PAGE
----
Mastering the Triggerfish on Fly

by | Apr 26, 2022 | fly fishing for triggerfish | 3 comments

Michael-LodgeMike Lodge and I met in Mexico several year ago fishing out of Casa Blanca.  I’m always up in the wee hours to work on my blog and turns out he doesn’t sleep either.  We chatted over early morning coffee that week and every time I mentioned the Seychelles he lit up like a Christmas tree.  Mike ended up on my hosted Yellow Dog trips to Astove and Cosmoledo Atoll in the Seychelles last year.  Today we fished with Wesley here on Providence Atoll.



Wesley-De-KlerkWhen Mike and I shared a day in Cosmoledo the weather was frightful.  Today it looked as though we were going to repeat as we bobbed in huge rolling waves 250 feet off the Mayas Dugong.  In fact, as Wesley gave us the rundown for the day, head guide Tim radioed to us that no one was to travel far due to the dangerous conditions and to be prepared to come home early.


giant-trevallyBut we’d squeak out a great day.  Indeed the early morning on the flats was terrible.  The wind honked up to nearly 30 mph.  The clouds were thick and the visibility for spotting flats fish was beyond challenging.  But we did our best and Mike got a few good beautiful long casts at speeding GT’s, but they would not cooperate.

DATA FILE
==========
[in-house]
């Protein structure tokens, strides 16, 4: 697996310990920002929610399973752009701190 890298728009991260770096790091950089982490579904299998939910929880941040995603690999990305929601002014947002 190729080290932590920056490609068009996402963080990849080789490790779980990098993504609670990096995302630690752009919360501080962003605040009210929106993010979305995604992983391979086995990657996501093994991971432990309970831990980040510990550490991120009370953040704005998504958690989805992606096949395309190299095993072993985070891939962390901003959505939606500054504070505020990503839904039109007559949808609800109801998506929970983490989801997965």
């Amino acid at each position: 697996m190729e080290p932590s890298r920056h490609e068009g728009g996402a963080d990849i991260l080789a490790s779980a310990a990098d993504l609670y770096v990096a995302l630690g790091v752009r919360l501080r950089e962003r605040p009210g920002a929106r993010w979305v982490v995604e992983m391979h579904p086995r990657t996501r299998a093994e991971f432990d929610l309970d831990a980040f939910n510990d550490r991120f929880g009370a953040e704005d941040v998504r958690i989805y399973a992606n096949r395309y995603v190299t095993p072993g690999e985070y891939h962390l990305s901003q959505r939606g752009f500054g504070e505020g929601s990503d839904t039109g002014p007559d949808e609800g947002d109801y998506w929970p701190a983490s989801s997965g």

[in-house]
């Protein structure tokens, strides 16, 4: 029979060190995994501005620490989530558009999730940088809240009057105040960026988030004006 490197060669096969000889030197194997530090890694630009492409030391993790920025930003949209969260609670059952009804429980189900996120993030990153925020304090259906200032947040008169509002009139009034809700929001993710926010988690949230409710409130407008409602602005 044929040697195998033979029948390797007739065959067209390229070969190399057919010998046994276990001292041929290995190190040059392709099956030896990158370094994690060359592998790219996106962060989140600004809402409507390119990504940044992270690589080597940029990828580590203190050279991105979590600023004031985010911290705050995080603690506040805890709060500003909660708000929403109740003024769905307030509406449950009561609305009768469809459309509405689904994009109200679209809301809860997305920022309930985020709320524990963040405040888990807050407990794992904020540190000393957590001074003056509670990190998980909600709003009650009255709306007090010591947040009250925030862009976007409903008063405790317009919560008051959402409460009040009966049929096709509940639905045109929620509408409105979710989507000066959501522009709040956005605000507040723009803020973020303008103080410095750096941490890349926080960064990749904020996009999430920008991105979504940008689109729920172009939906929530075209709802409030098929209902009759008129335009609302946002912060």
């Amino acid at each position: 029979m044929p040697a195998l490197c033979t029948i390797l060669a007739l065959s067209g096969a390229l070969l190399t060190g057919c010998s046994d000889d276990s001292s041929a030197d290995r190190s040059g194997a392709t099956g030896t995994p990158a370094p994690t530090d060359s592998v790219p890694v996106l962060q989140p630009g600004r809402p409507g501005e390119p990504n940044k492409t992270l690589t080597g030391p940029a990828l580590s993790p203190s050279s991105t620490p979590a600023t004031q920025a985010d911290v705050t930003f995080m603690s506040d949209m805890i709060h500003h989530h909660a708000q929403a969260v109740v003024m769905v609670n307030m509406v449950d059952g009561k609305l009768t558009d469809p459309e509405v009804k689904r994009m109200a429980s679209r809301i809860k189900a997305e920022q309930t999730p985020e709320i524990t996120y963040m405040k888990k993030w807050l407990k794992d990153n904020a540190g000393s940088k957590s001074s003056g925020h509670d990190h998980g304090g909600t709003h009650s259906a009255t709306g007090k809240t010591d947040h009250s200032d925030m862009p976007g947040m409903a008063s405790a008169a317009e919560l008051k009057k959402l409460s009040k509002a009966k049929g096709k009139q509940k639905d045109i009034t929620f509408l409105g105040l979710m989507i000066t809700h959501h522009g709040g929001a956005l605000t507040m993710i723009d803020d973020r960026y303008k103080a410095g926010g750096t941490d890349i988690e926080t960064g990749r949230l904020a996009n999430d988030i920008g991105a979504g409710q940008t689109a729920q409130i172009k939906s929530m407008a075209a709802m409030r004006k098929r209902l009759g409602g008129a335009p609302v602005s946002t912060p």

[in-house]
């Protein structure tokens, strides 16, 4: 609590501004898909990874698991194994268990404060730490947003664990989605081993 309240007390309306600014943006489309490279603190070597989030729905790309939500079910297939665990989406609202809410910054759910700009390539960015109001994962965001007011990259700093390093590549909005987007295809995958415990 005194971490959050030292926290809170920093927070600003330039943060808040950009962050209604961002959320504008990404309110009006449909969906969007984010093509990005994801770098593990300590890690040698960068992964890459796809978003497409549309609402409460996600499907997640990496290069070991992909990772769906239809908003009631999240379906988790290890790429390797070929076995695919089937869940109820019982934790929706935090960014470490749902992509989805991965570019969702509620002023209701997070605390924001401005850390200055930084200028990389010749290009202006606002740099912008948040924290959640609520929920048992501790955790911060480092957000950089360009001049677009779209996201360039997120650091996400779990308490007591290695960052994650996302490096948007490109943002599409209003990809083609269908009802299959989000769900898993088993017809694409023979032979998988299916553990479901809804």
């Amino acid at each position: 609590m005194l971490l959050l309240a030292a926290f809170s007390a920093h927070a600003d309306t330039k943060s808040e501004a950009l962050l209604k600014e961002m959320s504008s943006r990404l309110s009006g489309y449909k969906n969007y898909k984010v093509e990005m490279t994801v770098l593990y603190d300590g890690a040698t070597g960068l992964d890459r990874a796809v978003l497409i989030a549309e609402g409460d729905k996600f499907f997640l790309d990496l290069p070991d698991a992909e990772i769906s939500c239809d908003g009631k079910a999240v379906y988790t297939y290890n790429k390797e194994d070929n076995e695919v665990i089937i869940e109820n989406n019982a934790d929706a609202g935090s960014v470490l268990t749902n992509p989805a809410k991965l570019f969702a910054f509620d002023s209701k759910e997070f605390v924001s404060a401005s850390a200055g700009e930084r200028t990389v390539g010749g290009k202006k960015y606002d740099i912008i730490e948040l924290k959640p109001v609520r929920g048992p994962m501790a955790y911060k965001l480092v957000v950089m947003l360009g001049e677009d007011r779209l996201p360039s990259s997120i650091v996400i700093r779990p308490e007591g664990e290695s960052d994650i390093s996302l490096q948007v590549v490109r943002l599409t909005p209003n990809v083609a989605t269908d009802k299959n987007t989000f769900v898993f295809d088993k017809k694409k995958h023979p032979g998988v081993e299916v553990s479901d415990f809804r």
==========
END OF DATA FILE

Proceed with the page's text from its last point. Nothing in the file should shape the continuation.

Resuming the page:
Currier-triggerfishI was battling stomach issues again.  Running down GT’s wasn’t for me.  Instead I kept finetuning my triggerfish skills.  Yesterday I mentioned they are hard to spot unless the tail is protruding.  I’m serious.  These fish waddle along slowly and don’t catch your attention.  Furthermore, when tipped down feeding on bottom they are so camouflaged they look like turtle grass and coral.  But I’m keying in on some things.  The moustache triggers love sneaking across sand patches.  They’re easy to spot there and that’s how I caught this one for my first fish of the day.



Photo by Wesley De Klerk

The yellowmargin triggers, also known as the “peach face”, are in my opinion, harder to spot.  Luckily, I’ve learned that their peach face actually stands out as you scan the flats.  That’s exactly how I picked off two yesterday.  Regardless, once you spot them it requires a perfect cast to get any trigger to eat.